6 Ways to Help Workers Reduce Stress During Difficult Times

Difficult times at work, at home, or even in society at large can cause workers to struggle to cope with feelings of uncertainty, vulnerability, stress, and a sense of being overwhelmed. Workers’ difficulties in coping with stressful circumstances can lead to serious consequences for employees and your portable restroom rental or septic services business.
Experiencing relatively brief periods of high stress typically does not cause lasting negative effects on people. However, when exposed to extremely stressful circumstances is prolonged, it can eventually negatively impact mental and physical health. It’s a problem that also often becomes extremely costly for employers of over-stressed workers, causing losses of income and increases in healthcare costs, among other serious outcomes.
Below is a list of ways employers can create working conditions that are more conducive to lower stress for workers and help them manage their stress levels.

Causes of Difficulty and Resulting Kinds of Stress

First, it’s important to know the difference between the kinds of stress people experience and then focus on ways to help alleviate the most severe form of stress for workers at your company.
There are two primary classes of stress causes that people can find themselves trying to cope with in the workplace:
• Brief but intense events or issues can cause brief stress, known as acute stress. For example, being in a minor auto accident, or struggling briefly to adopt a new procedure at work can cause briefly high stress. Acute stress comes and goes and usually does not cause serious consequences to an employee’s well-being or job performance.
• Difficult conditions can cause prolonged stress, known as chronic stress. For example, a troublesome relationship at home, or coping with the current global health and economic crisis can cause prolonged high stress. Continued extreme stress caused by long-term difficult circumstances at home or work can lead to potentially serious health impacts and poor job performance.
Employee Risks of Health Impacts from Coping Difficulties
Research by the Centers for Disease Control (CDC) indicates that a high percentage of U.S. American workers assess their workplaces as very stressful or extremely stressful. (See the link to the CDC publication in Additional Resources, below.)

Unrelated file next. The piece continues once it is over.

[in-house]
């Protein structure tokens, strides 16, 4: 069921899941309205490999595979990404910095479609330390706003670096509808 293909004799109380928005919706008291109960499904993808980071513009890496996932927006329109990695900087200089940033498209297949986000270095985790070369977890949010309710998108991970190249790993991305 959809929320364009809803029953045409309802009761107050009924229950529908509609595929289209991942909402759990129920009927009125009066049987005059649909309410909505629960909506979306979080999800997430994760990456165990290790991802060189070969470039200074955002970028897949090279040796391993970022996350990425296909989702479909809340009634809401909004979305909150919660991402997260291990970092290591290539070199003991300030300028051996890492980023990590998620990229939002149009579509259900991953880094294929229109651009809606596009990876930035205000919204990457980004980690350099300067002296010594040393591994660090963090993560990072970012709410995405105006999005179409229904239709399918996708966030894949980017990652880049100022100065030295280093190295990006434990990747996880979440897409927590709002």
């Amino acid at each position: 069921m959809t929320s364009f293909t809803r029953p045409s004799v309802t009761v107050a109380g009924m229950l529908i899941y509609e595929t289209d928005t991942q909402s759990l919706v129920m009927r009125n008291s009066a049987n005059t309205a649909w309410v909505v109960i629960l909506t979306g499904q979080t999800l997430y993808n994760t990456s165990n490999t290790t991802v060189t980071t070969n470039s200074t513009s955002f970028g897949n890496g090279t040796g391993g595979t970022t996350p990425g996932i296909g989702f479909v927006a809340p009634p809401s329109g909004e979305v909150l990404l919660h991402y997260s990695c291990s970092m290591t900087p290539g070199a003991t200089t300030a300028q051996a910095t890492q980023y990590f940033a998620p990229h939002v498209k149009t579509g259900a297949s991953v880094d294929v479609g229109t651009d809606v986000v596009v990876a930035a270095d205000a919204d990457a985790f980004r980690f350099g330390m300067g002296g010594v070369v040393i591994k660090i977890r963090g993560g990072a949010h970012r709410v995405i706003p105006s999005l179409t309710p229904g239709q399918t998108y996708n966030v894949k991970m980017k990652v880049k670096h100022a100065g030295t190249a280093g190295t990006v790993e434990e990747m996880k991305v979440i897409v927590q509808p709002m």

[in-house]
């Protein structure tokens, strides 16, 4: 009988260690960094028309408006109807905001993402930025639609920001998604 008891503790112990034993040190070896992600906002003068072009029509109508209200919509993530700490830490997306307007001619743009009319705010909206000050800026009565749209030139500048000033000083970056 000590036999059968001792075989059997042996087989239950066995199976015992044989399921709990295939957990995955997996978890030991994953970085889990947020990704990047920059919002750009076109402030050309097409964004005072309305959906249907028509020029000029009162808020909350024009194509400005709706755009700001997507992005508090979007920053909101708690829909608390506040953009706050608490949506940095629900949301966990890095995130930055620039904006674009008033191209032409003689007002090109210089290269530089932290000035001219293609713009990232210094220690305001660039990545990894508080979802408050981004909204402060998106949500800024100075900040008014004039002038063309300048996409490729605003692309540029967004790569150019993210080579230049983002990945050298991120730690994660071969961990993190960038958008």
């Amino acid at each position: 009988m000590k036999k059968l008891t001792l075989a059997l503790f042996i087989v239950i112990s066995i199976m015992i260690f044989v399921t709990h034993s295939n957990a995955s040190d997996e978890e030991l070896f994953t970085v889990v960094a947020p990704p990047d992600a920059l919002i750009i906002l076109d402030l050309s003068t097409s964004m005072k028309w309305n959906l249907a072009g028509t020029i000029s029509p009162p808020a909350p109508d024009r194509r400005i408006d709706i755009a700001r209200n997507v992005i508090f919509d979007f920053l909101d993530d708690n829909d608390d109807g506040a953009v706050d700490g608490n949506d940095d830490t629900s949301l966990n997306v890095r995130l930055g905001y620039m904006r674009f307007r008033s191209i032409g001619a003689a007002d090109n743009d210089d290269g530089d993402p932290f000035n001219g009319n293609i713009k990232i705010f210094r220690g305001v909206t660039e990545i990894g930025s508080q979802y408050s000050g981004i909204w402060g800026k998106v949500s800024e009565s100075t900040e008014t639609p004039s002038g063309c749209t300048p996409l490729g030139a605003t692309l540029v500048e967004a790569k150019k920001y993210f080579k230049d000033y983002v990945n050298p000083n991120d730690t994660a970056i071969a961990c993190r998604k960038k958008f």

Living and working under highly-stressful conditions over time can cause many health effects, such as:
• Fatigue
• Anxiety
• Depression
• Diabetes • Cancer
• Obesity
• Cardiovascular disease • Weakened immune system
• Suicide
• Numerous others

Employer’s Risk of Losses from Employees’ Coping Difficulties

Consequences of workers’ concentration, morale, energy levels, and other functional changes in their mental and physical condition can result in major losses for portable restroom rental and septic services businesses. More broadly, employees’ difficulties in coping with stressful circumstances cost U.S. businesses an average of over $300 billion per year.
Therefore, it makes sense for employers to take measures to make their workplaces less stressful places for employees and help employees who may find themselves struggling to cope with difficult and stressful circumstances over prolonged periods.
Taking prompt action to help mitigate difficult situations for people at work can help businesses avoid the serious consequences of not addressing their employees’ needs when they appear to be coping with prolonged extreme stress.

Some of those consequences to businesses can include:
• High absenteeism
• High employee attrition rates
• Reduced productivity
• Poor product and service quality
• Decreased customer satisfaction
• Increased employee healthcare costs
• Increased customer dissatisfaction rates
• Damaged business reputation
• Reduced profits
• Other impacts that can threaten the business

How to Help Employees Manage Through Difficult Periods

Here are some ways employers can help workers cope better through difficult personal and occupational challenges:

1. Monitor for Excessive Stress Levels in Your Workplace.